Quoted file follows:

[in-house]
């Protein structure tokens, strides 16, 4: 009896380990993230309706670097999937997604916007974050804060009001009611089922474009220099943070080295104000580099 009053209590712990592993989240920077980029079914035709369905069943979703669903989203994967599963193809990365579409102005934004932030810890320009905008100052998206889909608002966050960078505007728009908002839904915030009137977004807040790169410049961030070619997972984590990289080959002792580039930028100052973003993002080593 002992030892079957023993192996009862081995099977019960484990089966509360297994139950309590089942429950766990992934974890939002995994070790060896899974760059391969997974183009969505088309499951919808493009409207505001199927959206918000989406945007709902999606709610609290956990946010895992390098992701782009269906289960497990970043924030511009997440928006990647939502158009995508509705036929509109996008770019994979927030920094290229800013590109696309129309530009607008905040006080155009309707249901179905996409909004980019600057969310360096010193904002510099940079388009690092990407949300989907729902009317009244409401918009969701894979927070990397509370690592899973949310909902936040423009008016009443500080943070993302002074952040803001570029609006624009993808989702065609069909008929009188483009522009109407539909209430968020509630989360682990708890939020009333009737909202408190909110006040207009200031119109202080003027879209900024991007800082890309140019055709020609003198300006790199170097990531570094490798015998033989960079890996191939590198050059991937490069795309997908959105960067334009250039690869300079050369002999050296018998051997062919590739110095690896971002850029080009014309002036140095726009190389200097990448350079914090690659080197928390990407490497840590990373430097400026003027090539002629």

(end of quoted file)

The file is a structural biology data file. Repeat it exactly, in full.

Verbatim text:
[in-house]
């Protein structure tokens, strides 16, 4: 009896380990993230309706670097999937997604916007974050804060009001009611089922474009220099943070080295104000580099 009053209590712990592993989240920077980029079914035709369905069943979703669903989203994967599963193809990365579409102005934004932030810890320009905008100052998206889909608002966050960078505007728009908002839904915030009137977004807040790169410049961030070619997972984590990289080959002792580039930028100052973003993002080593 002992030892079957023993192996009862081995099977019960484990089966509360297994139950309590089942429950766990992934974890939002995994070790060896899974760059391969997974183009969505088309499951919808493009409207505001199927959206918000989406945007709902999606709610609290956990946010895992390098992701782009269906289960497990970043924030511009997440928006990647939502158009995508509705036929509109996008770019994979927030920094290229800013590109696309129309530009607008905040006080155009309707249901179905996409909004980019600057969310360096010193904002510099940079388009690092990407949300989907729902009317009244409401918009969701894979927070990397509370690592899973949310909902936040423009008016009443500080943070993302002074952040803001570029609006624009993808989702065609069909008929009188483009522009109407539909209430968020509630989360682990708890939020009333009737909202408190909110006040207009200031119109202080003027879209900024991007800082890309140019055709020609003198300006790199170097990531570094490798015998033989960079890996191939590198050059991937490069795309997908959105960067334009250039690869300079050369002999050296018998051997062919590739110095690896971002850029080009014309002036140095726009190389200097990448350079914090690659080197928390990407490497840590990373430097400026003027090539002629």